Then I read them.

Rare is the week that I don’t read them all between Wednesdays and some weeks I have, well… let’s just say more comic books in my digital downloads than a grown man should. Comic book legend Will Eisner (creator of The Spirit) is one of the most influential men even to put pencil to drawing board in the pursuit of making comics. So influential was he that the industry awards (think the Oscars or the Emmys or the Grammys) are named The Eisner Awards. He called comic books “sequential art,” perhaps because he became embarrassed by his profession when he had to admit what he did for a living. This is my weekly reaction to the comics I read.

Comics I Read Last Week:

 

One

The best comic I read last week was Doomsday Clock #3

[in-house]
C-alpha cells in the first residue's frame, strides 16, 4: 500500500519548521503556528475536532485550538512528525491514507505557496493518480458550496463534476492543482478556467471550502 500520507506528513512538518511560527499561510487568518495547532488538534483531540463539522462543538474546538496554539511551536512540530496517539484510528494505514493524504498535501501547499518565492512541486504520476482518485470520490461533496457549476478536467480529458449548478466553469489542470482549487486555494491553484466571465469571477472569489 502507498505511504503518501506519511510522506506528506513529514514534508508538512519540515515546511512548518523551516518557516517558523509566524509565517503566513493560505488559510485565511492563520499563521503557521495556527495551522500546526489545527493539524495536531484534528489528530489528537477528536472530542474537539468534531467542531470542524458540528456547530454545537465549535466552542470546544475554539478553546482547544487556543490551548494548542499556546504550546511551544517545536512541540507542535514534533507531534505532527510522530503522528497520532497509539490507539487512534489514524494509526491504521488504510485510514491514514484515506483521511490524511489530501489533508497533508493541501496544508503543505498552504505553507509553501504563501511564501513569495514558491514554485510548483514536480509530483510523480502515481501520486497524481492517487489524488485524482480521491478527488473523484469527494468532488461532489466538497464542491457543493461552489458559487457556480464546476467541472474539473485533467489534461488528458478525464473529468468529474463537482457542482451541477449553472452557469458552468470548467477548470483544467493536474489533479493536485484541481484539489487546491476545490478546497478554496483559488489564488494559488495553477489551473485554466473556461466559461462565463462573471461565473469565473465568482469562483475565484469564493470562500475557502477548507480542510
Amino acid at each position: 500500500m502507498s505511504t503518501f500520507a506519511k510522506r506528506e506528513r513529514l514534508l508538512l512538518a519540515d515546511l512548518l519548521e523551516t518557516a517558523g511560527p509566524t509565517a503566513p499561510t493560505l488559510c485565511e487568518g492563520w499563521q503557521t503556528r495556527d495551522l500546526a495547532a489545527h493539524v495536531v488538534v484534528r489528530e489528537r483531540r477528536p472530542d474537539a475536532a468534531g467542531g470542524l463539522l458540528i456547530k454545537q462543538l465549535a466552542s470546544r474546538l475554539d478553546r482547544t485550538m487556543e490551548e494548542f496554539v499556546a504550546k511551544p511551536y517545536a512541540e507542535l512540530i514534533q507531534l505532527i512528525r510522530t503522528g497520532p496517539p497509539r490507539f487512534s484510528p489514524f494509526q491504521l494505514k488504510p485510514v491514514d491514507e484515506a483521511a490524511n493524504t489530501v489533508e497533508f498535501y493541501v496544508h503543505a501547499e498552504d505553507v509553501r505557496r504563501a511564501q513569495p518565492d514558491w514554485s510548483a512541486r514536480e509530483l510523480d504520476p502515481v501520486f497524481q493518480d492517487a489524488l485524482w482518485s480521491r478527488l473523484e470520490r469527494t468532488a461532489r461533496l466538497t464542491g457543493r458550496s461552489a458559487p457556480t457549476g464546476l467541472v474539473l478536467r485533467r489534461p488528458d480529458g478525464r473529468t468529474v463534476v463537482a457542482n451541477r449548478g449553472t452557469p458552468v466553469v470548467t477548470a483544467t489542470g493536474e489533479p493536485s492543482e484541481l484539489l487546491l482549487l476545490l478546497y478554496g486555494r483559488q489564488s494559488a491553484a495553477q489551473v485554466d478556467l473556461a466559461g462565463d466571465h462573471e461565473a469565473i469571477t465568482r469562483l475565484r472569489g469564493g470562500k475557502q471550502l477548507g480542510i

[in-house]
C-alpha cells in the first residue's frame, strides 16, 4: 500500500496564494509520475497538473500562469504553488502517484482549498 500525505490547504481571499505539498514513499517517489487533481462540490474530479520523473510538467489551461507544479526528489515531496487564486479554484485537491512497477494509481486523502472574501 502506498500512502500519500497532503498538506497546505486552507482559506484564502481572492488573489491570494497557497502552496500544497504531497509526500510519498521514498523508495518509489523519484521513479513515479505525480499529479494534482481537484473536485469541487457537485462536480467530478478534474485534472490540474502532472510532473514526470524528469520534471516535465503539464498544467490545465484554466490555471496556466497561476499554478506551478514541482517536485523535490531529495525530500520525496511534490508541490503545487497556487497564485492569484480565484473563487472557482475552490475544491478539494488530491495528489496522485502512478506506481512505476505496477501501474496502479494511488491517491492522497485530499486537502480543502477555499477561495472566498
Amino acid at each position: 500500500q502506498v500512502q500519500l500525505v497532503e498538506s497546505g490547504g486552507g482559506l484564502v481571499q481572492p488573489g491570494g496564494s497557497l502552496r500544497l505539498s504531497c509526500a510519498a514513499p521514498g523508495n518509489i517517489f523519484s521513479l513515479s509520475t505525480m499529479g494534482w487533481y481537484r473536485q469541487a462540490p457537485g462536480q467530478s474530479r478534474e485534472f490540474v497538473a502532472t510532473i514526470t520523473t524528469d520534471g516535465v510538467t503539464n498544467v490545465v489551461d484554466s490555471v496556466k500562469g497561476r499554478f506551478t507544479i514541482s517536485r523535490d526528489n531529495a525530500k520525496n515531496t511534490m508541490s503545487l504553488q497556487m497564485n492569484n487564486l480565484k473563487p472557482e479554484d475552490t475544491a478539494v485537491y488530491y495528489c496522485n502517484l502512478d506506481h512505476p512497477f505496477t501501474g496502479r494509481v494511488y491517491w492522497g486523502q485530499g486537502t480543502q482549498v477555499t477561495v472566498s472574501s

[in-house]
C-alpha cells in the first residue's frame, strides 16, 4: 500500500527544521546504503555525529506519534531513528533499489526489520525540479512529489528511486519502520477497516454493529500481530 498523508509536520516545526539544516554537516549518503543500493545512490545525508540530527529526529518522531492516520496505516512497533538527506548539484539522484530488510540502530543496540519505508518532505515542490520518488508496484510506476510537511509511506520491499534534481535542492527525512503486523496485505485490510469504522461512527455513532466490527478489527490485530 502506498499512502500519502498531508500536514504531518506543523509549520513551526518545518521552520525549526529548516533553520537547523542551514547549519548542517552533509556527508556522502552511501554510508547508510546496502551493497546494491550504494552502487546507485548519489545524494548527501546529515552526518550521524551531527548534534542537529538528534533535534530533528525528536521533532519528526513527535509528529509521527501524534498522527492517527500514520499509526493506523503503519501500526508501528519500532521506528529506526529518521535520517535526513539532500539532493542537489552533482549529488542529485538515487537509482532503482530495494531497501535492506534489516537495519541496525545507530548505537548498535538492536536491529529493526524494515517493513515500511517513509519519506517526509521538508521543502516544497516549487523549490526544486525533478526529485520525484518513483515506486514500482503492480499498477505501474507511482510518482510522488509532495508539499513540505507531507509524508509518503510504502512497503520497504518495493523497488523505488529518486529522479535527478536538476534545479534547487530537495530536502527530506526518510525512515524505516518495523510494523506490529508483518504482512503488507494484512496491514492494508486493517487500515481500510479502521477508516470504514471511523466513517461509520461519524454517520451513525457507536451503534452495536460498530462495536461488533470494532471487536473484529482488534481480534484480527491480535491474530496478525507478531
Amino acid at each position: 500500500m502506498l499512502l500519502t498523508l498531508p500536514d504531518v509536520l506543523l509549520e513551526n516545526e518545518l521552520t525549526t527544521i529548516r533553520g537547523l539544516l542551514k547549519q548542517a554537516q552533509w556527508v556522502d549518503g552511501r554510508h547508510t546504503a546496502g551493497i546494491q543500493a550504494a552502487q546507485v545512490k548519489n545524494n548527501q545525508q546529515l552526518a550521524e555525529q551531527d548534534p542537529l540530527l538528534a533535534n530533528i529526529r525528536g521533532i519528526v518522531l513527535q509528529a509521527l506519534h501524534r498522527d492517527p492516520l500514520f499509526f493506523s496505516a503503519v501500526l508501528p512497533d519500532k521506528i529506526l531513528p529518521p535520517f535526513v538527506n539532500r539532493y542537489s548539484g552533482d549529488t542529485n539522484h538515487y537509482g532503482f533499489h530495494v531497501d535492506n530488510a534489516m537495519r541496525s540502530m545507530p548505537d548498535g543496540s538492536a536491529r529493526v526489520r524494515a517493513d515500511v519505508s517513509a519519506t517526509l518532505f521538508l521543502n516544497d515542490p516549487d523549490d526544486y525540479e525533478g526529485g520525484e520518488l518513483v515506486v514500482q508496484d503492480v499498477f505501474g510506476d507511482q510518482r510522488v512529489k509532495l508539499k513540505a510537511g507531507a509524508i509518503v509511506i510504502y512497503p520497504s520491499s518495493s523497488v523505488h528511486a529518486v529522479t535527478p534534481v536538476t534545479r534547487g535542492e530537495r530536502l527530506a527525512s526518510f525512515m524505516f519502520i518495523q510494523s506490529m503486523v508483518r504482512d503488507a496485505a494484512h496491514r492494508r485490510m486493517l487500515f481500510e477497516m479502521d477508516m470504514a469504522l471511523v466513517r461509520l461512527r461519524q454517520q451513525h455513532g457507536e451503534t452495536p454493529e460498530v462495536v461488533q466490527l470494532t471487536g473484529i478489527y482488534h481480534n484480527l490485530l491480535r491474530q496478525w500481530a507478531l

Writer: Geoff Johns

Artist: Gary Frank

All comics should feel as weighty. All should be as well drawn. All should take as many risks. All should be as smart. All should have consequences. All should involve readers as readily.

All comics should be as good as Doomsday Clock.

They are not. I read ten comics this week and none of them came close (though Marvel Two-in-One is pretty damned good). Doomsday Clock is expertly illustrated, brilliantly written and constructed in such a taut, engaging fashion that I greeted the news that (released earlier this week) that it is moving to a bi-monthly schedule with an audible “oh, no.”

It is the best comic I have read in a long-long time. And it is a comic I am already excited to read over-and-over again.

While I am having a very hard time placing it within the confines of the current DC Universe (and that is, likely, part of the point) and while I am sure I do not comprehend all the allusions, twists and turns, I am sure of one thing: it is an instant classic.

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Filed under Comic Book Pick of the Week, Comic Book Review, Comic Books, Detective Comics, Doomsday Clock, Geoff Johns, Marvel Comics, Watchmen, Weekly Comic Book Review